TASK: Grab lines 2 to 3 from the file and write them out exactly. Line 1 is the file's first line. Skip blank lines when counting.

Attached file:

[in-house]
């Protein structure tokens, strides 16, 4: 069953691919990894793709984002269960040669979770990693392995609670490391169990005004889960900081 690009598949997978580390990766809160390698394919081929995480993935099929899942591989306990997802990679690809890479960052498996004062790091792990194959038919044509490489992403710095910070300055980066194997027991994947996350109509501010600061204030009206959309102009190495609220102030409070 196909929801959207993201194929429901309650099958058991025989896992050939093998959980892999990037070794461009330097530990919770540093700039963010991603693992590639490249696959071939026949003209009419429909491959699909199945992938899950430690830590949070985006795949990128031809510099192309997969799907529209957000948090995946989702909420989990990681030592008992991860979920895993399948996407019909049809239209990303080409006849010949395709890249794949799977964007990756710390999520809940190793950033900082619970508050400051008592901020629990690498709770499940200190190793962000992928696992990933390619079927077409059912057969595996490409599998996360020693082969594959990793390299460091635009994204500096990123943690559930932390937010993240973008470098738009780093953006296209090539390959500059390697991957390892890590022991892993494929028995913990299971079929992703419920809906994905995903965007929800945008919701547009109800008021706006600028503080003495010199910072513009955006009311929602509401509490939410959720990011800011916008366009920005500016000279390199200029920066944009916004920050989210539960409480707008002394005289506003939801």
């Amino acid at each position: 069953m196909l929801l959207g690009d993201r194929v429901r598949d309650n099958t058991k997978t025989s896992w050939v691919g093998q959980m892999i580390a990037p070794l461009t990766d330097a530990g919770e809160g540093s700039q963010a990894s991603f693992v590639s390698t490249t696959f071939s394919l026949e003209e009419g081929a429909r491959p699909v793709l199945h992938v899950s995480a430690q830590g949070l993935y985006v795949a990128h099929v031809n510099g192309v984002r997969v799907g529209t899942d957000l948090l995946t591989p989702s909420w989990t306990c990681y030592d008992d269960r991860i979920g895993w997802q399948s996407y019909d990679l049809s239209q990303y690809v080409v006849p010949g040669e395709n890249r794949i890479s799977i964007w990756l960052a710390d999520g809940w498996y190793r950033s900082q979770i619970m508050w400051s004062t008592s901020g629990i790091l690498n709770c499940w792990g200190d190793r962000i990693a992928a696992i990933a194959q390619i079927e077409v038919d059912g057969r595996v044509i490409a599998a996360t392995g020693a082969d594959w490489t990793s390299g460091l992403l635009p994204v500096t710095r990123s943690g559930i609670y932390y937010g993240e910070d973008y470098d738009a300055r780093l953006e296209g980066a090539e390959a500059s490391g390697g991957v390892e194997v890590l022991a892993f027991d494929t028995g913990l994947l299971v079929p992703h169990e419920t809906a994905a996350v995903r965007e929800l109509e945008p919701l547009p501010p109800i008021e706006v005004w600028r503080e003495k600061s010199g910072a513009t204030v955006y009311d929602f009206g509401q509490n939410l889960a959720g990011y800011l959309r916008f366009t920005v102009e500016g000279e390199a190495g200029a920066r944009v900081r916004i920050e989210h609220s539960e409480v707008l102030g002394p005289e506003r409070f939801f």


């Protein structure tokens, strides 16, 4: 069953691919990894793709984002269960040669979770990693392995609670490391169990005004889960900081 690009598949997978580390990766809160390698394919081929995480993935099929899942591989306990997802990679690809890479960052498996004062790091792990194959038919044509490489992403710095910070300055980066194997027991994947996350109509501010600061204030009206959309102009190495609220102030409070 196909929801959207993201194929429901309650099958058991025989896992050939093998959980892999990037070794461009330097530990919770540093700039963010991603693992590639490249696959071939026949003209009419429909491959699909199945992938899950430690830590949070985006795949990128031809510099192309997969799907529209957000948090995946989702909420989990990681030592008992991860979920895993399948996407019909049809239209990303080409006849010949395709890249794949799977964007990756710390999520809940190793950033900082619970508050400051008592901020629990690498709770499940200190190793962000992928696992990933390619079927077409059912057969595996490409599998996360020693082969594959990793390299460091635009994204500096990123943690559930932390937010993240973008470098738009780093953006296209090539390959500059390697991957390892890590022991892993494929028995913990299971079929992703419920809906994905995903965007929800945008919701547009109800008021706006600028503080003495010199910072513009955006009311929602509401509490939410959720990011800011916008366009920005500016000279390199200029920066944009916004920050989210539960409480707008002394005289506003939801």
């Amino acid at each position: 069953m196909l929801l959207g690009d993201r194929v429901r598949d309650n099958t058991k997978t025989s896992w050939v691919g093998q959980m892999i580390a990037p070794l461009t990766d330097a530990g919770e809160g540093s700039q963010a990894s991603f693992v590639s390698t490249t696959f071939s394919l026949e003209e009419g081929a429909r491959p699909v793709l199945h992938v899950s995480a430690q830590g949070l993935y985006v795949a990128h099929v031809n510099g192309v984002r997969v799907g529209t899942d957000l948090l995946t591989p989702s909420w989990t306990c990681y030592d008992d269960r991860i979920g895993w997802q399948s996407y019909d990679l049809s239209q990303y690809v080409v006849p010949g040669e395709n890249r794949i890479s799977i964007w990756l960052a710390d999520g809940w498996y190793r950033s900082q979770i619970m508050w400051s004062t008592s901020g629990i790091l690498n709770c499940w792990g200190d190793r962000i990693a992928a696992i990933a194959q390619i079927e077409v038919d059912g057969r595996v044509i490409a599998a996360t392995g020693a082969d594959w490489t990793s390299g460091l992403l635009p994204v500096t710095r990123s943690g559930i609670y932390y937010g993240e910070d973008y470098d738009a300055r780093l953006e296209g980066a090539e390959a500059s490391g390697g991957v390892e194997v890590l022991a892993f027991d494929t028995g913990l994947l299971v079929p992703h169990e419920t809906a994905a996350v995903r965007e929800l109509e945008p919701l547009p501010p109800i008021e706006v005004w600028r503080e003495k600061s010199g910072a513009t204030v955006y009311d929602f009206g509401q509490n939410l889960a959720g990011y800011l959309r916008f366009t920005v102009e500016g000279e390199a190495g200029a920066r944009v900081r916004i920050e989210h609220s539960e409480v707008l102030g002394p005289e506003r409070f939801f």